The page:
Yesterday afternoon, Corp Fin issued this “Staff Statement” to highlight accounting, financial reporting & governance issues that they want people to carefully consider before taking private companies public via a SPAC. Acting Chief Accountant Paul Munter also issued this statement to further emphasize the complex financial reporting & audit considerations that come into play with these transactions. These statements are being made at the Staff level and aren’t approved by the Commission, but they underscore that people at the SEC think the SPAC frenzy warrants caution.
Corp Fin’s statement points out that private companies need to thoroughly lay the groundwork for going public – even if they’re not doing it via a traditional IPO. Here are a few (paraphrased) reasons why:
– Financial statements for the acquired business must be filed within four business days of the completion of the business combination pursuant to Item 9.01(c) of Form 8-K. You aren’t entitled to the 71-day extension of that Item.
– The SPAC – and the combined company – need adequate expertise, books & records and internal controls to be able to meet reporting deadlines, satisfy the form & content requirements of financial statements, adopt accounting standards that may not have applied when private, understand “predecessor” implications, and generally ensure that they’re providing timely & reliable reporting
– The combined company will need to continue to satisfy quantitative & qualitative listing standards – e.g., the SPAC may lose round lot holders during the business combination; the private operating company may not have in place adequate independent director oversight, appropriate audit committee expertise, or a code of ethics
In addition, the Staff wants everyone to understand that going the SPAC route means that the combined company will be more restricted in future capital raising transactions. For example, for 3 years following the business combination, they’ll be an “ineligible issuer” (no WKSI status, no FWPs, etc.) – and also during that 3-year period, they won’t be able to incorporate by reference on Form S-1.
These limitations on capital raising aren’t new rules – they’re really just saying that the more recent “fast track” alternatives aren’t available to former shells. But they bear emphasis with the business crowd who are excited about a fast deal now and will be decidedly less excited about a slow deal later. Do yourself a favor and put it in writing!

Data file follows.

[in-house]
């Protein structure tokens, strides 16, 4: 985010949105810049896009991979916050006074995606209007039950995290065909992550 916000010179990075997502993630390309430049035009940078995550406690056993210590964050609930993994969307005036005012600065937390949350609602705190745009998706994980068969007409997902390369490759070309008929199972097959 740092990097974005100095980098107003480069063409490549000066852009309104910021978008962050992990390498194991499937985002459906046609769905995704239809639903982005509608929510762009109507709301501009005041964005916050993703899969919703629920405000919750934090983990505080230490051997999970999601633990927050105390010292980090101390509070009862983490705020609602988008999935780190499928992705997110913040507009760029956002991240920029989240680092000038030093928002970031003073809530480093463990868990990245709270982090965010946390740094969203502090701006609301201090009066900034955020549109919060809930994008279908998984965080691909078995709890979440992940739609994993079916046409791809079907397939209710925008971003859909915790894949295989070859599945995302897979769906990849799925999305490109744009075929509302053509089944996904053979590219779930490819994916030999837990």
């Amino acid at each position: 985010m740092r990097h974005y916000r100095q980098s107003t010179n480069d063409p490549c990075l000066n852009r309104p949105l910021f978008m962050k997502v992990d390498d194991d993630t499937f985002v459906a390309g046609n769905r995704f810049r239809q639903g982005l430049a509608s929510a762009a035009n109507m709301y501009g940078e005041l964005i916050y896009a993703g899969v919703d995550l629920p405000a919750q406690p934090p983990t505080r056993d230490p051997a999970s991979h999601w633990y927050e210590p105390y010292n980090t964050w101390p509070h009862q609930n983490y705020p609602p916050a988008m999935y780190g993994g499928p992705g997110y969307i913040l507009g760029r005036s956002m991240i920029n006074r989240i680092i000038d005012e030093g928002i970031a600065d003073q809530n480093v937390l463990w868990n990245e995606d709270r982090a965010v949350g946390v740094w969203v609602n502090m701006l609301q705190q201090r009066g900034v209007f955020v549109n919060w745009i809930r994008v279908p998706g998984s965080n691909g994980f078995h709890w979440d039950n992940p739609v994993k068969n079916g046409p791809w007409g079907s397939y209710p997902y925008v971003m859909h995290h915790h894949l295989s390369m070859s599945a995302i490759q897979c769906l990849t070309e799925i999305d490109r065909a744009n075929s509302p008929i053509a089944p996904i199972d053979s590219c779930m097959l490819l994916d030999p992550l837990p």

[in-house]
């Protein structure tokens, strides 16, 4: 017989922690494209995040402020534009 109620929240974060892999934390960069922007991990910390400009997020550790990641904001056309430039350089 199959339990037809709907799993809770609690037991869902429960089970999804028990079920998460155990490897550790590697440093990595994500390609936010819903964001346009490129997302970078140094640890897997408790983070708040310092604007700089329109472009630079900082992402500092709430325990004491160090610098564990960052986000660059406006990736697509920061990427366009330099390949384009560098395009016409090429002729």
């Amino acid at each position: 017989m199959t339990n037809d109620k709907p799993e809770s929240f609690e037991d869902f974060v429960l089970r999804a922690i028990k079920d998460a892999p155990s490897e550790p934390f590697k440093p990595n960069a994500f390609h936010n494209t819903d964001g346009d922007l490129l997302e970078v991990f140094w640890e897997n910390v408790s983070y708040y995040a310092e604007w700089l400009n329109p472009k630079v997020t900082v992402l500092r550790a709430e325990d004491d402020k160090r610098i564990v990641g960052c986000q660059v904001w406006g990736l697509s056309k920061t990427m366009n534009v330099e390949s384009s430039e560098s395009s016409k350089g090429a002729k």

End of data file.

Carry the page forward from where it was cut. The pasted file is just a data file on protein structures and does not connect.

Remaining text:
ESG: Pru Previews Progress Before Annual Meeting
Prudential has been one of the ongoing leaders in sustainability disclosure. In late 2019, the company adopted a “multi-stakeholder” focus – and in 2020, it used its sustainability report to share progress under that framework. This year, we’re getting an even earlier look at some of Pru’s most impactful metrics – via this first-of-its-kind “summary ESG report” that was posted to the company’s sustainability page last week. It’s 18 pages long – and gives details on:
– The status of the Company’s Global Environmental Commitment’s operational and investment targets.
– Employees’ race/ethnicity and gender by job category, including preliminary EEO-1 data for 2020.
– Actions taken to support the Company’s nine commitments to racial equity, including disclosure of our diversity talent goals, which will serve as a baseline to illustrate our progress going forward.
– Disclosure of the Company’s gender and pay equity results.
The report was posted the same day the company filed its proxy statement. As usual, the proxy statement is very fulsome – and on page 58, it gives details on the “diversity modifier” that’s mentioned in the ESG summary as a way the company is supporting its commitment to racial equity. Although the company typically doesn’t post its full sustainability report until May/June, the ESG summary report provides key info to investors and other stakeholders in advance of the annual meeting on May 11th.
Our April E-Minders is Posted
– Liz Dunshee